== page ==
THE British philosopher A.N. Whitehead had many wise things to say about business and society. One of his wisest observations was his statement that a great society is one in which its busi- ness leaders “think greatly of their functions.” When they fail, Whitehead concludes, the consequences are “orgies of exploitation” followed by “a descending standard of living.”
This philosophical way of thinking about business and society is strikingly different from the dominant view of economists and politicians. They favor a more technical picture of economies operating in accord with impersonal laws. In this view economies are semi-autonomous entities obeying laws that are independent of the norms, mores and characters of the societies in which they are embedded. The moral vision of the nation’s business leaders carries little economic weight.
All of our great global economies — the United States, Japan, China, Europe and India — are perplexed today about what strategies will restore them
to the path of healthy vigorous growth. There’s a lot of controversy about how to accomplish this goal, particularly between those who favor austerity and those
who favor Keynesian stimulus. The controversy is shot through and through with partisan ideology, creating anger and bitterness on both sides.
I believe that a philosophical perspective can clarify some of the perplexity. The preponderance of economic decision-making in today’s world is more
moralistic than economic. German Chancellor Angela Merkel’s insistence on austerity for Greece, Spain and other Southern European economies is based more on A Philosophical View of the Economy By Daniel Yankelovich
Germany’s moral condemnation of countries who live beyond their means than on technical economic considerations. American conservatives who put reducing
the budget deficit ahead of taking on more debt to stimulate the economy essentially are making moral judgments. Japan’s long hesitancy to reform its banking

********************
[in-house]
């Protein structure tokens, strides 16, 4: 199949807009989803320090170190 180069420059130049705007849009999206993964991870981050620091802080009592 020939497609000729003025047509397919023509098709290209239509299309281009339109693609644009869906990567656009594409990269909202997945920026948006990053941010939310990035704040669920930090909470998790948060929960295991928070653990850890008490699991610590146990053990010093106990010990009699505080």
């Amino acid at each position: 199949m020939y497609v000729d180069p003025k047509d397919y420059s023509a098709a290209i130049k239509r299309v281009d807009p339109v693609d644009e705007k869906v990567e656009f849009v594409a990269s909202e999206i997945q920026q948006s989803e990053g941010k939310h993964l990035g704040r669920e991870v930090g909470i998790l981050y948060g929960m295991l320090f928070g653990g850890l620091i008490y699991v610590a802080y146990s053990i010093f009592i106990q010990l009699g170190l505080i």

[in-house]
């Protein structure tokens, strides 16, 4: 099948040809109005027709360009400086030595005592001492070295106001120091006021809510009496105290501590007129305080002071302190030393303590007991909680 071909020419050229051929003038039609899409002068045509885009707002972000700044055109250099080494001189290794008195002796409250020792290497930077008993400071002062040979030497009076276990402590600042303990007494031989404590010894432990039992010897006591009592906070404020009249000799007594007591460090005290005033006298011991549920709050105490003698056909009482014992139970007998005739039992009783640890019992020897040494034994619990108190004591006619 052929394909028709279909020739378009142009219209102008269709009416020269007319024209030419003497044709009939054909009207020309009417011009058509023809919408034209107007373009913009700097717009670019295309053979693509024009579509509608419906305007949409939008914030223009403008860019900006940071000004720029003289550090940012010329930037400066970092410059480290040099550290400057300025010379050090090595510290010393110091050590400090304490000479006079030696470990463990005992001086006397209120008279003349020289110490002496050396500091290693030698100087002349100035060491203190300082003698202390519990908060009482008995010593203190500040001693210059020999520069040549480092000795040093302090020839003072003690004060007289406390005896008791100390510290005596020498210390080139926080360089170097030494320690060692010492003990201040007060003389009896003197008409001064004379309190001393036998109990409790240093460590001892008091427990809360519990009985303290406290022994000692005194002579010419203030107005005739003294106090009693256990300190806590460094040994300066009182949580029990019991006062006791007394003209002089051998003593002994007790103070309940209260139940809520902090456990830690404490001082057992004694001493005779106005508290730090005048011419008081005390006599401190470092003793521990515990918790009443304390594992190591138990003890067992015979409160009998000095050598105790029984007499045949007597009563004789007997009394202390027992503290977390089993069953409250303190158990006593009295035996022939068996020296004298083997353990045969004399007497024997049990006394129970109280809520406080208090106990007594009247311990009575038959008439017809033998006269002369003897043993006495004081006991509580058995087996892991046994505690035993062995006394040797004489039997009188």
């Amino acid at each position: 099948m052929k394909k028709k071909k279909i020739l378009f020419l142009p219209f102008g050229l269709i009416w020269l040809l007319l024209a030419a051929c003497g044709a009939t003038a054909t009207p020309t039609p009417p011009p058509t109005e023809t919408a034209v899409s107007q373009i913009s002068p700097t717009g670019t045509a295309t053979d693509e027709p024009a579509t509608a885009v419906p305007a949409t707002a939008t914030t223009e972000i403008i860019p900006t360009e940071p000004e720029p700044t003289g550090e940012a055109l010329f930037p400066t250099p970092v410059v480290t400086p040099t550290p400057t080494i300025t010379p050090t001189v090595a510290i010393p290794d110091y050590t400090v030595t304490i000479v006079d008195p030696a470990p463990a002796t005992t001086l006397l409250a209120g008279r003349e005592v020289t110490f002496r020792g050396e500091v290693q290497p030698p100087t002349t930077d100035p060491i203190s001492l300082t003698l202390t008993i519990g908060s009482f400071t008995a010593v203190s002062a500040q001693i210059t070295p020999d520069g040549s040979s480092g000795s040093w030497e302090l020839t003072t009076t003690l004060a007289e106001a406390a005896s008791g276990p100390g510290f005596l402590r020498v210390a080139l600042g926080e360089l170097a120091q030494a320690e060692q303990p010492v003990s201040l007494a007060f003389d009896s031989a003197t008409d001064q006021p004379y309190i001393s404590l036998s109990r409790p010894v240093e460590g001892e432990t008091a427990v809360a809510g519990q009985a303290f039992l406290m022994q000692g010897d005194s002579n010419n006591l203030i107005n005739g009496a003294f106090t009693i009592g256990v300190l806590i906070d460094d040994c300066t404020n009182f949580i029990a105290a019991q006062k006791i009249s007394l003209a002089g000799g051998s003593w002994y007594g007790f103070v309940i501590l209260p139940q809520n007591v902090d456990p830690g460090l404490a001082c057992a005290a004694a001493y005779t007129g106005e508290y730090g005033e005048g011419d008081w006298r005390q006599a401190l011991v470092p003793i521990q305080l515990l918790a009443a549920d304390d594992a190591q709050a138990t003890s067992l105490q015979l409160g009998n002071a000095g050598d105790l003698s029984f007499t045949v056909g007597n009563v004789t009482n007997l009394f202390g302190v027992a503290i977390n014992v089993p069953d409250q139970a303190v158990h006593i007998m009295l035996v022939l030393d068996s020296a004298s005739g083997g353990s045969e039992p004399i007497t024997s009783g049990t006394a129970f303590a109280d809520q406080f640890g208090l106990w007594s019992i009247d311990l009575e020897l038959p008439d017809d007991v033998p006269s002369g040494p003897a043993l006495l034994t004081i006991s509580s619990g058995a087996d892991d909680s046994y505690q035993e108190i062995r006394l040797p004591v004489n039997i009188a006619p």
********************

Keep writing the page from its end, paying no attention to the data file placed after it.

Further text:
system reflects national traits of character more than technical economic judgments.
From an economist’s point of view, all of this moralizing is a frustrating diversion from the laws of economics. From a philosophical point of view, one might reach the opposite conclusion. If the moral judgments are seen as “politics getting in the way of sound economic policies” (the economist’s view) then there is no need to examine them closely and get them right. But if the right kind of social mores turn out to be the key to sound economic policies, it would be prudent to pay more careful attention to them.
In today’s American economy, issues such as high rates of unemployment, increasing inequality, decreasing social mobility, neglected tax reform, returns to
capital far outstripping returns to labor, and so forth, are moral flaws that inevitably will lead to extreme politics. It would, of course, be downright perverse to
neglect the laws of economics, but it would be equally perverse to neglect the laws of social justice. These are just as germane to planning economic growth as considerations of supply and demand. Ignore them, and they will breed abuses; take them into account, and they will help to clarify the right strategies.
If our economies are to return to the path of healthy vigorous growth, the CEOs who run our great corporations must think greatly of their functions. tj
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